Dr Nordt states: "As the Swiss population supported this drug policy, this medicalisation of opiate dependence changed the image of heroin use as a rebellious act to an illness that needs therapy. Finally, heroin seems to have become a 'loser drug', with its attractiveness fading for young people. Nevertheless, whether drug policy had a positive effect on the number of new heroin users or not, our data could not confirm an increase of heroin incidence as expected by the critics of the liberal Swiss drug policy."
Sure, it "might" backfire, perhaps even "badly" so, in some hypothetical fantasy, but for now, here in reality, it hasn't backfired - but rather it seems to work.
Meth is much harder on its users than is heroin ... but why would that mean a bad backfire, when their heroin policy seems to be succeeding?
Yes, according to the criminals it enriches and the LEOs and bureacrats it employs.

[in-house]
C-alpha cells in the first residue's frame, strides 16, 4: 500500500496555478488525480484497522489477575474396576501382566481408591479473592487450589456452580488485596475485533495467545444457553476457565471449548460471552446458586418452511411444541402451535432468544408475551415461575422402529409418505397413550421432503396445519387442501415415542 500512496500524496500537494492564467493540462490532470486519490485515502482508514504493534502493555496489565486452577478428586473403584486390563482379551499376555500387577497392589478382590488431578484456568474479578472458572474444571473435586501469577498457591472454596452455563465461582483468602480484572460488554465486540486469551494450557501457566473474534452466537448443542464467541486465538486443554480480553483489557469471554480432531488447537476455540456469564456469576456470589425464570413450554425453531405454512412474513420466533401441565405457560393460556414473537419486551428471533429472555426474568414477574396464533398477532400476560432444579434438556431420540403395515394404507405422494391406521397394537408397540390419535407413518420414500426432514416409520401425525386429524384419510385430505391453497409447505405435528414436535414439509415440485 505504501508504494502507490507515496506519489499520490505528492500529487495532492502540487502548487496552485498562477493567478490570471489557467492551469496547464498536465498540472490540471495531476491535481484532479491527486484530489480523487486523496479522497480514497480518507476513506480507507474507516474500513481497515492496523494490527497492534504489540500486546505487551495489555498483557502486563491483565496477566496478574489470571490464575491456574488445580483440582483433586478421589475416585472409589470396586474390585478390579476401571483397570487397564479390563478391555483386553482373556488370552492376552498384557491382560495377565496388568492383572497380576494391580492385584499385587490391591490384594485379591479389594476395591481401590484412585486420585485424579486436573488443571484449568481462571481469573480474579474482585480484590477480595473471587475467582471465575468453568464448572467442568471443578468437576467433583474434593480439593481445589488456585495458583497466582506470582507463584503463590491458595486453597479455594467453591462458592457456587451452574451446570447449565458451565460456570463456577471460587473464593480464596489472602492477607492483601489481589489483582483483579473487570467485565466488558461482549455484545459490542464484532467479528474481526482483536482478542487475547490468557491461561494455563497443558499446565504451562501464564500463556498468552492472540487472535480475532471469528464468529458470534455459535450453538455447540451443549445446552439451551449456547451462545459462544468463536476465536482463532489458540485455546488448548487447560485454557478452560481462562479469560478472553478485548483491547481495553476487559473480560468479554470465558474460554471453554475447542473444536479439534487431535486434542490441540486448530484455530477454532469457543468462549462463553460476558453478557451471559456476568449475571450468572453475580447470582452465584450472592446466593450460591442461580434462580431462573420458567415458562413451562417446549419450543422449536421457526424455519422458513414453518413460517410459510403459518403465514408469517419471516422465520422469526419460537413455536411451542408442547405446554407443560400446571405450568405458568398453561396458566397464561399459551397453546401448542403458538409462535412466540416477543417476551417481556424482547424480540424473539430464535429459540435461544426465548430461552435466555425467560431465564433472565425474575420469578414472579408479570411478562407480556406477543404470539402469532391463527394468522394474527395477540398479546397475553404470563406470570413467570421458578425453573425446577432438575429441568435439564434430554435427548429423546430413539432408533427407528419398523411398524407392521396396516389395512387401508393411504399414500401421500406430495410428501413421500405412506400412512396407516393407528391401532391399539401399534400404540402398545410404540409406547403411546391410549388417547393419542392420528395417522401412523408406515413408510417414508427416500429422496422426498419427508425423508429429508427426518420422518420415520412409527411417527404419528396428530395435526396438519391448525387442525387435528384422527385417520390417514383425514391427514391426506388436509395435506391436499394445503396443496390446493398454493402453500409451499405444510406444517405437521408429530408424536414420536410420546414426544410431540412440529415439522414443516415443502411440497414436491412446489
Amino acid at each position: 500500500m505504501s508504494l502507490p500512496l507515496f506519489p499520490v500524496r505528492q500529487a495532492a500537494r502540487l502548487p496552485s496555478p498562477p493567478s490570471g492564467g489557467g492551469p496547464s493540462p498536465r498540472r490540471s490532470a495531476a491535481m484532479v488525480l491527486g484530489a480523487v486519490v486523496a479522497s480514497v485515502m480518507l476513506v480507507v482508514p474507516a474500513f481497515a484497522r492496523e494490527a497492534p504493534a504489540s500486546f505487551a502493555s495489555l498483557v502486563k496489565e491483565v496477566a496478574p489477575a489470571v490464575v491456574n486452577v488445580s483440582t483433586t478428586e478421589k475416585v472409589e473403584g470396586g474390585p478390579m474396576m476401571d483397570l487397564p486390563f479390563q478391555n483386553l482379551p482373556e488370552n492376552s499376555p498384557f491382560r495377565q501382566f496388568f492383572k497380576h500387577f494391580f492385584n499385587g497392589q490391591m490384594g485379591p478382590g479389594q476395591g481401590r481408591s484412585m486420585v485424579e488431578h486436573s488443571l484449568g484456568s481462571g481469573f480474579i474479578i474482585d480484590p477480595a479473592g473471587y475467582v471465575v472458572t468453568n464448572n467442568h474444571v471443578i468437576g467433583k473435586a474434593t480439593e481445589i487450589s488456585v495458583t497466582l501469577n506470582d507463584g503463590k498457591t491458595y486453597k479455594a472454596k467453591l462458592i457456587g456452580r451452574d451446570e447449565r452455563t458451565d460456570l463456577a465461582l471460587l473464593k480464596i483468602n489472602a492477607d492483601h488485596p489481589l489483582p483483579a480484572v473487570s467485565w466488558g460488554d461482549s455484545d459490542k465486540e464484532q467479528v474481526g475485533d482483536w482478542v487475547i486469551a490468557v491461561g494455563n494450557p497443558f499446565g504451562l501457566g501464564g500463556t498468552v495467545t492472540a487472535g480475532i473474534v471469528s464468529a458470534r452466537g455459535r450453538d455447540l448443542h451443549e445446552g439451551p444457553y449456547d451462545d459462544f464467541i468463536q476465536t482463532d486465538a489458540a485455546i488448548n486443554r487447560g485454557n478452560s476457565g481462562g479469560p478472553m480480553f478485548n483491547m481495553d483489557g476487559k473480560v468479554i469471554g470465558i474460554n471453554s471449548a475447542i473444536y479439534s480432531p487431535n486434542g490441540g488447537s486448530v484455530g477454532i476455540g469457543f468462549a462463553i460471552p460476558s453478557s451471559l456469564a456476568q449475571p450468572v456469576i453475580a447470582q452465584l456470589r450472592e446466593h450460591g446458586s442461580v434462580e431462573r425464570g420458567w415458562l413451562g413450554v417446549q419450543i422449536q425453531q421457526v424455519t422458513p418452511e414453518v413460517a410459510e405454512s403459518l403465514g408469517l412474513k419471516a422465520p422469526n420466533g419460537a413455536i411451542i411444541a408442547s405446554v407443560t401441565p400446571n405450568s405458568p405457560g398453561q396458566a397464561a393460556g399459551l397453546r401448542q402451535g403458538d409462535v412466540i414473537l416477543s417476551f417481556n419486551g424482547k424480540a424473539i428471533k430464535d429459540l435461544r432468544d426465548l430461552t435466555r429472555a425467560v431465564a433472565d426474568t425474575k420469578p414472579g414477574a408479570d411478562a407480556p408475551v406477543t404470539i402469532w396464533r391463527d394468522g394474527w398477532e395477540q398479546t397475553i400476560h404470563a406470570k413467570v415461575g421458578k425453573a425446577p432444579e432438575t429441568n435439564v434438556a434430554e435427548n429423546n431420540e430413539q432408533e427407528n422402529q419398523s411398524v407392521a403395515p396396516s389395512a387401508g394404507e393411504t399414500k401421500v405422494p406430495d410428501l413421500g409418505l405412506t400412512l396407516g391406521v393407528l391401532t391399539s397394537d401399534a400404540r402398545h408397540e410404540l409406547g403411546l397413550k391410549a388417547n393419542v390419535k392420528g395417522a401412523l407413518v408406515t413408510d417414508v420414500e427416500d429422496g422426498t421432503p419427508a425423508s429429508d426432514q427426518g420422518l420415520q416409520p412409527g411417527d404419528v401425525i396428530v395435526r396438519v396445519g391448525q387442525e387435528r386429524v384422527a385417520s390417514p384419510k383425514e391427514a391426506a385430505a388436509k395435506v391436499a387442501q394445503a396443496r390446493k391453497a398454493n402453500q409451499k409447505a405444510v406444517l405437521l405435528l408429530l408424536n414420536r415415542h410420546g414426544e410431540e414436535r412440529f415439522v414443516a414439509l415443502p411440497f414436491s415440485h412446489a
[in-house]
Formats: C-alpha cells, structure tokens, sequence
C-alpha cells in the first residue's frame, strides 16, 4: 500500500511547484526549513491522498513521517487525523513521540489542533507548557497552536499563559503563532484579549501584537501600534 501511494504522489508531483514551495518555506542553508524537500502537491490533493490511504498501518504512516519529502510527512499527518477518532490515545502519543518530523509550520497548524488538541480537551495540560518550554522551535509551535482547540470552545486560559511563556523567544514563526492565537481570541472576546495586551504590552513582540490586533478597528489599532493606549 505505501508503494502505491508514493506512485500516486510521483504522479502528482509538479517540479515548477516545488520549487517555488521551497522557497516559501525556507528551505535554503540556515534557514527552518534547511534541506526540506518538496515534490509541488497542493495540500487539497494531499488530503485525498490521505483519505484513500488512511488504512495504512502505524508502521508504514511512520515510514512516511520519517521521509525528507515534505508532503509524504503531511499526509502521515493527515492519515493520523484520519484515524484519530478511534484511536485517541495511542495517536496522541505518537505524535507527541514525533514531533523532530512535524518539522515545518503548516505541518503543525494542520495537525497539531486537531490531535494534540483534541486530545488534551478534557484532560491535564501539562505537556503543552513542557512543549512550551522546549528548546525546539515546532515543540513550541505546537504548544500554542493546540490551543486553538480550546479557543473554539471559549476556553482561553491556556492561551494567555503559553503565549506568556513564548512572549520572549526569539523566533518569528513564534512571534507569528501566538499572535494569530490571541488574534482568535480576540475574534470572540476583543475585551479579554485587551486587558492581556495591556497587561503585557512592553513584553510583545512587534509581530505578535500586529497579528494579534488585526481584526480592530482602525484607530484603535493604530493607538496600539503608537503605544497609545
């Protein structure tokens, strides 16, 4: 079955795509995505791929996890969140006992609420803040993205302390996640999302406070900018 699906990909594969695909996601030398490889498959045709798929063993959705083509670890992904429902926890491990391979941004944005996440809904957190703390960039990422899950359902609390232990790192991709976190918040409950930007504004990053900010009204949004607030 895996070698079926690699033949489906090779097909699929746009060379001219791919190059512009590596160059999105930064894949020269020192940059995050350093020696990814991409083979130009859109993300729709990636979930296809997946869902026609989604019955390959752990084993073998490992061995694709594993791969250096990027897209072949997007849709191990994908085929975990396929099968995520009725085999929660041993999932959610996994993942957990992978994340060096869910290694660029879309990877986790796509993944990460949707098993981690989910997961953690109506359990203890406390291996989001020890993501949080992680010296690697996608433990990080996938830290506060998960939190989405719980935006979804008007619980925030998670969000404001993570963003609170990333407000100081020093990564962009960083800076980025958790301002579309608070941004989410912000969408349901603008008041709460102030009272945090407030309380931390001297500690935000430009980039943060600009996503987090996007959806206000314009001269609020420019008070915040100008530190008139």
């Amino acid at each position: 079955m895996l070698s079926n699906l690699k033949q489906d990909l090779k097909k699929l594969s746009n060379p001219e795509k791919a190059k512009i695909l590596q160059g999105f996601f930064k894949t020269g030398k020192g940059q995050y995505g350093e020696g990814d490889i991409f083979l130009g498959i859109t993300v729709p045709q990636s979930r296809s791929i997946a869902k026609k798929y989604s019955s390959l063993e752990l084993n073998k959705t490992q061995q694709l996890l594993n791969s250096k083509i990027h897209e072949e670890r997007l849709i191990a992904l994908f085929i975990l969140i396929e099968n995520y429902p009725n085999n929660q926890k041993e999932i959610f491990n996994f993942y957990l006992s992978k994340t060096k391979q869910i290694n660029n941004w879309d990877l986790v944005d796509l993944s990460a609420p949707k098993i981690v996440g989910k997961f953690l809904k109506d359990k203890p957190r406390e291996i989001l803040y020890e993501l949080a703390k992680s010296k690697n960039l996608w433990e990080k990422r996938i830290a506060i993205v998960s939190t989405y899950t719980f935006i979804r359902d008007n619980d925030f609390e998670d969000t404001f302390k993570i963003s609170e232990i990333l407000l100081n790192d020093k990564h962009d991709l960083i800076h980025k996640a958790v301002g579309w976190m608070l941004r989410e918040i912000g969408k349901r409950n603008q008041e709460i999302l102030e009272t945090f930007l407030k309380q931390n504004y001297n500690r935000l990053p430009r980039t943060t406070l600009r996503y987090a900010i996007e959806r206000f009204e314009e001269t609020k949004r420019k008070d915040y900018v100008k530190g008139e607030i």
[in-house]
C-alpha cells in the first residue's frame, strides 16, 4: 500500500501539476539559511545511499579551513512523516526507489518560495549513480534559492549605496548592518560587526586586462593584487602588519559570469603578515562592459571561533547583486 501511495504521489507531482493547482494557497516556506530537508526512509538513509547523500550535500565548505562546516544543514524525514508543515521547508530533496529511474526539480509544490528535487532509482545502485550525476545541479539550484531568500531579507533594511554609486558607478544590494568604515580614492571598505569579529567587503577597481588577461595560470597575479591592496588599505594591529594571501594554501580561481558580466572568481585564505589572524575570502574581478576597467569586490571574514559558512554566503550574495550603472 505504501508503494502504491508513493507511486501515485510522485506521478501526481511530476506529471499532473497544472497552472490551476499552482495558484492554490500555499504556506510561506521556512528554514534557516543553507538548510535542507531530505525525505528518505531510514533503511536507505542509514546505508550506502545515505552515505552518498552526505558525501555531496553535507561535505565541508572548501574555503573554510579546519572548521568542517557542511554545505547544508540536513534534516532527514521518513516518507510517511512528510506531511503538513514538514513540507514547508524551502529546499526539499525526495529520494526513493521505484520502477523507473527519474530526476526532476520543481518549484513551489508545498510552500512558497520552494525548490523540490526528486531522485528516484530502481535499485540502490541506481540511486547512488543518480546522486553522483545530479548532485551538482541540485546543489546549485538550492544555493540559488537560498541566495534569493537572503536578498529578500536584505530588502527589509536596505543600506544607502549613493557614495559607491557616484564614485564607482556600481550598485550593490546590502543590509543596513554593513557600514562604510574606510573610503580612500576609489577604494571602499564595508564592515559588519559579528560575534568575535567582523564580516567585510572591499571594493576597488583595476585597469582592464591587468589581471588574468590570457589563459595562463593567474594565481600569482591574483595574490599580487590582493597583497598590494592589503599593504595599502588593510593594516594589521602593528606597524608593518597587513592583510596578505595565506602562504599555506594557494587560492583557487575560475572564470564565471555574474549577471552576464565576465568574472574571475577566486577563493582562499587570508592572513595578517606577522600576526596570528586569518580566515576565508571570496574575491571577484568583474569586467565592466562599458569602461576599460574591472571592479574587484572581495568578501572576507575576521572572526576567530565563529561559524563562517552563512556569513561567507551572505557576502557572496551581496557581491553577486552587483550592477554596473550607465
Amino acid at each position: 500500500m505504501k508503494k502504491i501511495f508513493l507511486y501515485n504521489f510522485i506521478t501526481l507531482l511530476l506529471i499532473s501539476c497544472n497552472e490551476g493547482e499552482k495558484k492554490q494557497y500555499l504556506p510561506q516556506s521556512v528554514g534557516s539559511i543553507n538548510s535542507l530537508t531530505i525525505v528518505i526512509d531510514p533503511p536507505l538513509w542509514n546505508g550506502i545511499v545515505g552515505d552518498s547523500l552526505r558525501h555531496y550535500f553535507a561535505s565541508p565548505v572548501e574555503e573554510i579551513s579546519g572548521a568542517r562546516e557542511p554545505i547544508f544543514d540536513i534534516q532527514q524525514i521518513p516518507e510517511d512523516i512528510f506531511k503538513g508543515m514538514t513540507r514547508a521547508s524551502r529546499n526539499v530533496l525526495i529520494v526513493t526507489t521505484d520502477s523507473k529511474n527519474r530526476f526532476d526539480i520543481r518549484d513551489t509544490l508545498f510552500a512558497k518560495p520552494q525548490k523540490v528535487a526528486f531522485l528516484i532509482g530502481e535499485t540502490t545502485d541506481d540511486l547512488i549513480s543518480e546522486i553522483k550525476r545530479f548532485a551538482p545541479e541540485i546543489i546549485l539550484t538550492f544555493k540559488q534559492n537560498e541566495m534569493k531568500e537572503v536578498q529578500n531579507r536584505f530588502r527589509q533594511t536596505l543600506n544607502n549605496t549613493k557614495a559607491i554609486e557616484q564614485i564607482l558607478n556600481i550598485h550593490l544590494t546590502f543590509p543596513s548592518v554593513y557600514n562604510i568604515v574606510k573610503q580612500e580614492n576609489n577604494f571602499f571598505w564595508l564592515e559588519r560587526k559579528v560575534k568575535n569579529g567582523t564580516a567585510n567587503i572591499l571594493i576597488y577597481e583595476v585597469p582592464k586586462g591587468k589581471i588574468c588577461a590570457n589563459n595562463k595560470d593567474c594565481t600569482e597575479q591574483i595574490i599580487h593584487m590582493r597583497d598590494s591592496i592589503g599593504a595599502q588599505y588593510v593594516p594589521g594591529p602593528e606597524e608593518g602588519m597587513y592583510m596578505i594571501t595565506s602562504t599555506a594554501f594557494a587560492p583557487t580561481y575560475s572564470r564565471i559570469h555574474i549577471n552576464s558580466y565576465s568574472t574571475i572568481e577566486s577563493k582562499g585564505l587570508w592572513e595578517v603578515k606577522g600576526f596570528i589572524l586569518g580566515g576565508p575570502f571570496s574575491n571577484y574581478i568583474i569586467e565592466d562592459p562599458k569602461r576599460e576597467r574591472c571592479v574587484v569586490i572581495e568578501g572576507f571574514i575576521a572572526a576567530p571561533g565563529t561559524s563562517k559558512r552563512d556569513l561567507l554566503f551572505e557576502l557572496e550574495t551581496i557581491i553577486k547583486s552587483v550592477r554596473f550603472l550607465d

I don't want this Land of the Free to become another Singapore ... do you?
LOL, I keep seeing that "noose" lately.
SOMALIA: Libertarian Paradise.
In what sense is Somalia "libertarian"?
methadone treatment is available around the USA---but one is still physically addited to opiates. WHAT A DRAG!!!
Imagine that. A study, published in the media, showing how effective a liberal policy is.
I bet they can even provide a graph to back it up.
The black market established from the prohibition of cocaine is one reason for the swelling meth problem. If the cost of cocaine was reduced with decriminalization the incentive to make meth would be reduced accordingly.